Photo of Alex Salmond Alex Salmond Leader, Scottish National Party

In fairness to fishing organisations, can the Minister confirm that support for the one-net rule has been contingent on by-catch changes to allow it to operate effectively? Given that it is being imposed as a unilateral measure, does he accept that there is nothing to stop the Government attempting to get an agreement to the by-catch changes throughout Europe before the one-net rule is imposed on 1 January next year?

Photo of David Curry David Curry , Skipton and Ripon

We have to be careful that the changes in the rules do not undermine the essential conservation purpose of the measure. In answer to the last three interventions, I said that the measure has been mentioned by Scottish fishermen to my hon. Friend the Under-Secretary of State for Scotland He has been listening to what they have said and he will answer the hon. Gentleman's question when he concludes the debate.

I was about to tackle the unilateral measures. Following consultation with the industry, we introduced further national measures. They include restoring the minimum landing size for whiting to 27 cms because the Community had reduced it to 23 cms. I was delighted to be able to announce that the Irish Government had simultaneously introduced the 27 cm minimum landing size for whiting in their fishery. I had discussions with the Irish Minister on Friday about how we could co-operate further in the Irish sea, as it is a vunerable stretch of water and it would make a great deal of sense if we could introduce maximum co-operation in the way in which it is managed.

We have introduced a one-net rule for all licensed vessels. We also introduced compulsory square mesh panels in the Irish sea and south-west of Scotland, where the minimum mesh size is 80 mm. We imposed the square mesh panel on all United Kingdom nephrops fisheries and the package includes anti-ballooning provisions. We have also introduced a ban on twin and multi-rig trawls in all nephrops fisheries except the Fladen ground. There has been a significant advance in technical conservation measures, which form an essential piece of the panoply of fisheries measures.

We regard effort control as essential if we are to tackle the fundamental problem of fishing mortality. We need to take new direct measures to control and reduce fishing effort. That is the only part of the package which requires primary legislation. We have the power to do everything else, which is why other measures do not feature in the Bill. It is an essential part because there will be no decoupling between it and the decommissioning scheme.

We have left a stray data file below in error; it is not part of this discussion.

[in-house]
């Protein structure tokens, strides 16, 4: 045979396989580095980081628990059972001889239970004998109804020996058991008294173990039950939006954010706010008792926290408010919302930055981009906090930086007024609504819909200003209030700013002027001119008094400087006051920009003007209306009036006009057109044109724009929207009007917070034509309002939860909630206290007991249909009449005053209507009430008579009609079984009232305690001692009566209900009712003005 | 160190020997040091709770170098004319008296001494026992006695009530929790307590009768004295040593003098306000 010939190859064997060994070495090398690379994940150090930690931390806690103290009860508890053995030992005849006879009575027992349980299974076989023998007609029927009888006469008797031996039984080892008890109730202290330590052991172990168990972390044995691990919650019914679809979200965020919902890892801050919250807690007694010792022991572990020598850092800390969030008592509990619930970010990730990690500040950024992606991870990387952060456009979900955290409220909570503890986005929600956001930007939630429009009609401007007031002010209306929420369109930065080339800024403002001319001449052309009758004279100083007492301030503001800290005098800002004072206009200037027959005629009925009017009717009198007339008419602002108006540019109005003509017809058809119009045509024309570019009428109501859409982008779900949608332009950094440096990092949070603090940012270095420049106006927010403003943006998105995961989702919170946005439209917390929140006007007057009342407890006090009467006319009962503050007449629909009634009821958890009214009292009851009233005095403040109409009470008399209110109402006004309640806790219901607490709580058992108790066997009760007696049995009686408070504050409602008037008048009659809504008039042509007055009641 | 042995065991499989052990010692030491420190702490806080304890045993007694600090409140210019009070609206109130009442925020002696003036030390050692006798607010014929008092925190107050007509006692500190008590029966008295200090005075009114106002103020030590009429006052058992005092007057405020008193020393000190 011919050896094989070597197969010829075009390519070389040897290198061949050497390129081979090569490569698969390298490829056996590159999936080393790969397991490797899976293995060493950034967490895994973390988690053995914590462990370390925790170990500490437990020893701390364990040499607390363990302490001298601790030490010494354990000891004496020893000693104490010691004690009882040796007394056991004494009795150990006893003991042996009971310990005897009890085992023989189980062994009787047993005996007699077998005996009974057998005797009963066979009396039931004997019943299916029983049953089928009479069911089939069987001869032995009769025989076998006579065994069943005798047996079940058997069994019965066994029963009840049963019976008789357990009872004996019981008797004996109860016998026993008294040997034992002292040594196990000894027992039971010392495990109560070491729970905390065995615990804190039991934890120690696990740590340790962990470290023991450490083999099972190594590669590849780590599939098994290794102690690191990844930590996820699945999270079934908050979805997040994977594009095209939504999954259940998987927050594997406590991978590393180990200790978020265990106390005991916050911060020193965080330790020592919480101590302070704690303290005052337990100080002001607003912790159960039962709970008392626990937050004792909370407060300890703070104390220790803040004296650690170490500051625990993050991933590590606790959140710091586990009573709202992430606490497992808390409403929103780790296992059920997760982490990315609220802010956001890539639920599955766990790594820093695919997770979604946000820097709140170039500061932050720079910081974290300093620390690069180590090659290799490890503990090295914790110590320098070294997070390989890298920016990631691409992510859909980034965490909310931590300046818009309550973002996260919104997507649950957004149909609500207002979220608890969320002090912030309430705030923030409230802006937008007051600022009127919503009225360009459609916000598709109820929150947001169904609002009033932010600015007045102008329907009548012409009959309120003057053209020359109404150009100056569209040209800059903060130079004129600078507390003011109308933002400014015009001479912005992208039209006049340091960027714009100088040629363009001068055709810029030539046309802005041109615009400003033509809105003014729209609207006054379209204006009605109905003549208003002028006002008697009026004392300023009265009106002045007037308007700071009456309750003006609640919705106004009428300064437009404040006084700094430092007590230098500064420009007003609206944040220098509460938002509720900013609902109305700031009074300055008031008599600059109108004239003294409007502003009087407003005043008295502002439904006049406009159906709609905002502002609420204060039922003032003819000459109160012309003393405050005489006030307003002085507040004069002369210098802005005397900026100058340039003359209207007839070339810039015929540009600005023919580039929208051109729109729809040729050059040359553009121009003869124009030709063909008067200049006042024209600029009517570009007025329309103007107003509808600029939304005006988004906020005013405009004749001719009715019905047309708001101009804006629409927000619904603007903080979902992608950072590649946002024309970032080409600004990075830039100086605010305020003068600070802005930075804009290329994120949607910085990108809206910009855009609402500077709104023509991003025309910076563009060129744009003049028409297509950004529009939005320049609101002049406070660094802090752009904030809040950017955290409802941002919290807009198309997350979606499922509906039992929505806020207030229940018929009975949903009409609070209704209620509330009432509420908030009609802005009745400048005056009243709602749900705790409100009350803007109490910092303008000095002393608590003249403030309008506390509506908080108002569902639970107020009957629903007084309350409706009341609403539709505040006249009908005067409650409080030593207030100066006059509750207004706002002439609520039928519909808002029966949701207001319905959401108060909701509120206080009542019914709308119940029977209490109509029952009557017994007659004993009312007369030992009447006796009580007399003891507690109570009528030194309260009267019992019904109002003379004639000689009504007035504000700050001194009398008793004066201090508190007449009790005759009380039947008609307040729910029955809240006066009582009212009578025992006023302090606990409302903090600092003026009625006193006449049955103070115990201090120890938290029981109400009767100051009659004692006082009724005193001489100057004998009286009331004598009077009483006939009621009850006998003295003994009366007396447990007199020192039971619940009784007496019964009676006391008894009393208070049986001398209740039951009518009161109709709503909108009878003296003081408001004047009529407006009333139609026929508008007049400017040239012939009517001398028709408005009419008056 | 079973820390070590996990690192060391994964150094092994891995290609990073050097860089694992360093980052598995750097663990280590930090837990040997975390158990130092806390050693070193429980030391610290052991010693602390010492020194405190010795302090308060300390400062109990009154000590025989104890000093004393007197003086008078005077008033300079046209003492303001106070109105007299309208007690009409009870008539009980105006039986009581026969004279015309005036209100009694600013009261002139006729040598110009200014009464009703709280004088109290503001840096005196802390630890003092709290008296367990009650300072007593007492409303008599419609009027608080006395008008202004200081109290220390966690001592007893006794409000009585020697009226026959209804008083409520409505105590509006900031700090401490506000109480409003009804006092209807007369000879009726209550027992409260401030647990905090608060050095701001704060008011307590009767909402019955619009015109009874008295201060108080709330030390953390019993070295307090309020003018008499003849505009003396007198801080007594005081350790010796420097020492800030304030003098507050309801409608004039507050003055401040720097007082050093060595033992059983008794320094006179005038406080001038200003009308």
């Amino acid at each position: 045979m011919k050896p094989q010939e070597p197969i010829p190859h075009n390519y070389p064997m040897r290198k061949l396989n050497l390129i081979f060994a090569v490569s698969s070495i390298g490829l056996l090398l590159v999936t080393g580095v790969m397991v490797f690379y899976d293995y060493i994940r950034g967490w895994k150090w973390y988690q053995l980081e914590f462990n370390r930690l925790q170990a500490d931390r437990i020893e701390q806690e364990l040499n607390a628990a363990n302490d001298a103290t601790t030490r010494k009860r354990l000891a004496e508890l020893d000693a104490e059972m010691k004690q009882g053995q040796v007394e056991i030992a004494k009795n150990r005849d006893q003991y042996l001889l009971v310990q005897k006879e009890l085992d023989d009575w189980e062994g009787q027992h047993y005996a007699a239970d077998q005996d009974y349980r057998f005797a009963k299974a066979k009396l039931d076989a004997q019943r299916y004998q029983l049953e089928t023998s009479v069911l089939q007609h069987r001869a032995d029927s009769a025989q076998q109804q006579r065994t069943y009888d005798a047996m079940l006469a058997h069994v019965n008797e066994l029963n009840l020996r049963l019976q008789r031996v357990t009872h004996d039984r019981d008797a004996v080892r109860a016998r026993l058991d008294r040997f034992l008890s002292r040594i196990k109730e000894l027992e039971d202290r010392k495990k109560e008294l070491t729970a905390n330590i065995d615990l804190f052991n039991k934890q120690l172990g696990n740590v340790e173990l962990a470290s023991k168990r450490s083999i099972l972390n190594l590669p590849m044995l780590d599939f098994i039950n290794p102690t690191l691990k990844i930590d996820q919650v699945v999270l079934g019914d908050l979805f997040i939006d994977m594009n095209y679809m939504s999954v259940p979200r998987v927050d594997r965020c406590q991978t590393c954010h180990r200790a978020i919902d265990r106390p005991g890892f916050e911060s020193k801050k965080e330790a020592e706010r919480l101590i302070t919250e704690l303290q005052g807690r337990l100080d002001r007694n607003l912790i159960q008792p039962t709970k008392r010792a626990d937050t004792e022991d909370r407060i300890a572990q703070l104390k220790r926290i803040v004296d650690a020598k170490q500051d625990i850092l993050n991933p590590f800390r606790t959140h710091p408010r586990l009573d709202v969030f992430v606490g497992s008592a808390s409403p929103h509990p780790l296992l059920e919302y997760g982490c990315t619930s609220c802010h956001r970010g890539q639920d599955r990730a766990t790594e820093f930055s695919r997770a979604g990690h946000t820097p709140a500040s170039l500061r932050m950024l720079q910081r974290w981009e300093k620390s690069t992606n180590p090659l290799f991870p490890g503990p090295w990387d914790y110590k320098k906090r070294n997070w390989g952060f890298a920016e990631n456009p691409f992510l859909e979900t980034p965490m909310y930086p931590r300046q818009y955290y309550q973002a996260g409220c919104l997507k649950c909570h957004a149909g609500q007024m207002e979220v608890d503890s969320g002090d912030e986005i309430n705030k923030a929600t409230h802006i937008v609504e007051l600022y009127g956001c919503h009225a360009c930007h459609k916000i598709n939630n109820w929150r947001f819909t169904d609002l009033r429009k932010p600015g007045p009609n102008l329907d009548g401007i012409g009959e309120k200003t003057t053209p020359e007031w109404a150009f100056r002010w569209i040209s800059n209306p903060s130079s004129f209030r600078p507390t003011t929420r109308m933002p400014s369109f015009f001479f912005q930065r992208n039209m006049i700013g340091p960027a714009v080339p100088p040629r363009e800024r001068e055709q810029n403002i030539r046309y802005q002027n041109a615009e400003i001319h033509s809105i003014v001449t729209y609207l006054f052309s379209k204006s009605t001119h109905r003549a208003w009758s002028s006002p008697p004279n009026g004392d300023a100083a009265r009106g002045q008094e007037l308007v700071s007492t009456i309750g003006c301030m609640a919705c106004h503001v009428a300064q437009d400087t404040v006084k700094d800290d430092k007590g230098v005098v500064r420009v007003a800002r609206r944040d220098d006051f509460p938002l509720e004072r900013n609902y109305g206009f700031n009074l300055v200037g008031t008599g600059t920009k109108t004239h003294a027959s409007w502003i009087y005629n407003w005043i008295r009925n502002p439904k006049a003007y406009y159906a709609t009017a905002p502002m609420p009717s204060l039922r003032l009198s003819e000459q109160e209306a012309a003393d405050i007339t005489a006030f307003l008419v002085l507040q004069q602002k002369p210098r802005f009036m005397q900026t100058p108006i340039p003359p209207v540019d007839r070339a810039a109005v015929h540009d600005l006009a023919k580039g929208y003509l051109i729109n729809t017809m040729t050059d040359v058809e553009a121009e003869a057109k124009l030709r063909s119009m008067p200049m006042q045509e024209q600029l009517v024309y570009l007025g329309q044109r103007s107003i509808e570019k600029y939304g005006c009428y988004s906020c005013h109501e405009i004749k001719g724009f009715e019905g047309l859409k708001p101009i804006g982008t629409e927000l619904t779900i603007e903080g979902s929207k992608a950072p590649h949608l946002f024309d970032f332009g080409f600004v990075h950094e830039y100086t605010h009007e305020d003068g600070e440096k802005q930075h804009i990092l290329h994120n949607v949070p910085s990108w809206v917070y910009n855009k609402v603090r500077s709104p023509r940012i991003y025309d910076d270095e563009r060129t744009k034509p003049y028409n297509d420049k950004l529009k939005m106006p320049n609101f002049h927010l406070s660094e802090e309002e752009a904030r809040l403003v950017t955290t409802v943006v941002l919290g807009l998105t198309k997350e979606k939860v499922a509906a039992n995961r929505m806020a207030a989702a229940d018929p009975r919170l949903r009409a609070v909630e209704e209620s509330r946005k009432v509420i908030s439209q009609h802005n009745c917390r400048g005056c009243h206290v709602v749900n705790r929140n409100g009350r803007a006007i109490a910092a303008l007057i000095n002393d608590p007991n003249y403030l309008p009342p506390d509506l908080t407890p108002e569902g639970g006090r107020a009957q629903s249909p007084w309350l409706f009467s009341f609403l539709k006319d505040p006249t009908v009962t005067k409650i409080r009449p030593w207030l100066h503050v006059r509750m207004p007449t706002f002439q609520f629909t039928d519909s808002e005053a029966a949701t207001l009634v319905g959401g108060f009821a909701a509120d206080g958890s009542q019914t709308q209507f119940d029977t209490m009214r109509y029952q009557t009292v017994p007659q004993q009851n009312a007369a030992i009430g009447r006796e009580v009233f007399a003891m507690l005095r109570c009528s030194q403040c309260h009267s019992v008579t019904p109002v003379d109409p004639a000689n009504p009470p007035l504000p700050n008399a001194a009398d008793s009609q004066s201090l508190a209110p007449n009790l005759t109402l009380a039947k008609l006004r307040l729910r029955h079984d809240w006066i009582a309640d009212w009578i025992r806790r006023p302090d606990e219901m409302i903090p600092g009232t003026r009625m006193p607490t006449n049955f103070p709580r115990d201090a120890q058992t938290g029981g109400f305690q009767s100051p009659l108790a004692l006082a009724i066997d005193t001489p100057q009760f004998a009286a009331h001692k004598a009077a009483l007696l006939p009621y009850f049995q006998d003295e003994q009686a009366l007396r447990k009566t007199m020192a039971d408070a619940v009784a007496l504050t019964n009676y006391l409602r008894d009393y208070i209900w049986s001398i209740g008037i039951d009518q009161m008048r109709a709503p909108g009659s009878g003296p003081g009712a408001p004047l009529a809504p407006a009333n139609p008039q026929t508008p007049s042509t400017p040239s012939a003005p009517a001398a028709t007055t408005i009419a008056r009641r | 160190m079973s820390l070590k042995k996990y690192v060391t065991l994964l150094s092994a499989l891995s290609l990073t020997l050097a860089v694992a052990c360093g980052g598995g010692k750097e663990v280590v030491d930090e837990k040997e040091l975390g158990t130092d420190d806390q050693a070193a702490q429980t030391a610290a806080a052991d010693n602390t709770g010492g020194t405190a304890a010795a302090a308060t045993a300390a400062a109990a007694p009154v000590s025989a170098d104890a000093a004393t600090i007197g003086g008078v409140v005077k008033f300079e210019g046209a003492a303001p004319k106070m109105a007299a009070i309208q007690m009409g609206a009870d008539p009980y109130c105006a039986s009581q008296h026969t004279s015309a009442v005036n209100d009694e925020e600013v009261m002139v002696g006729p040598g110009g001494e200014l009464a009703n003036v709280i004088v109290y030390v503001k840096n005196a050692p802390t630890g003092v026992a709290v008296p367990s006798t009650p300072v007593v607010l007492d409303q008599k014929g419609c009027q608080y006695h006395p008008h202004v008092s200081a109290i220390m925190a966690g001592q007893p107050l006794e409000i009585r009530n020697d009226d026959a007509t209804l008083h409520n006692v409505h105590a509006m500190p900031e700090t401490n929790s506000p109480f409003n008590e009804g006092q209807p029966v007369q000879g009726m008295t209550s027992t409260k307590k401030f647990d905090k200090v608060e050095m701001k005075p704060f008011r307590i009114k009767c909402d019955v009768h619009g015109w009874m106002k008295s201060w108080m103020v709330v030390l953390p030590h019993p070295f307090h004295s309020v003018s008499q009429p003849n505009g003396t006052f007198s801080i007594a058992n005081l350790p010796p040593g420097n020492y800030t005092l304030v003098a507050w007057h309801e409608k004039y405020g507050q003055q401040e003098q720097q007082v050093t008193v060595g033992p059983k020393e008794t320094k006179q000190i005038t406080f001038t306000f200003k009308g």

We plan to freeze fishing effort for all vessels of more than 10 m at the 1991 level in 1993, with the option of reducing it in the years after that. The size of reduction will depend on the sort of multi-annual guidance programme targets and how they are defined in Brussels, on the final outcome of those negotiations and on the impact of other measures in the package. We believe that the only practical way to control fishing effort is to control the time that vessels spend at sea. The existing licensing provisions in the Sea Fish (Conservation) Act 1967 already allow us to limit time spent fishing, but it is simply not possible to monitor how much fishing takes place during each trip. Clause 1(2) and 1(3) of the Bill will enable Ministers to restrict the time that licensed vessels spend at sea by imposing a new condition in sea fishing licences. It will also enable them to determine, by way of licence conditions, what time at sea will mean. Our intention is to restrict days at sea and the licence conditions will set down how they will be defined, notified and controlled.

The Bill also contains a number of other measures which will ensure that the new time-at-sea restrictions can be properly enforced and that the penalties for not observing licence limitations and conditions act as real deterrents to would-be offenders. It will give us broader powers to require information from fishermen by enabling us to require the provision of non-statistical information. For the first time, it enables us to say in what form we require the information and does the same in relation to trans-shipment licences. The provision will enable us to ensure that we have all the information necessary to enforce the new time-at-sea restrictions.

The Bill also allows Ministers to revoke or to suspend licences when licence limitations and conditions, including time-at-sea restrictions, are breached. Clause 2(3) does the same in relation to trans-shipment licences. The provision will for the first time enable Ministers to withdraw or suspend licences as a penalty. We shall no longer be dependent on long-drawn-out court proceedings and inadequate fines to stop or deter over-fishing. We shall be able to take action once a breach has taken place and consider revoking as well as suspending licences. We need severe penalties when fish conservation is at stake.

When I visit fishing communities I am frequently asked when I shall be able to impose some real penalties. Far too often, fishermen seem to get off extremely lightly when convicted of a fishing offence, and the fine is a fraction of the profit gained from the infringement.

Photo of David Curry David Curry , Skipton and Ripon

I have one more clause to deal with and then I shall give way.

The Bill increases the maximum penalty on summary conviction for breach of a licence condition from £5,000 to £50,000. That will bring the maximum penalty for breaching a time-at-sea restriction into line with the maximum penalty for fishing without a licence or exceeding quota limits.

The Bill will come into force one month after Royal Assent. It applies in Northern Ireland and may be applied in the Channel Islands and the Isle of Man by Order in Council.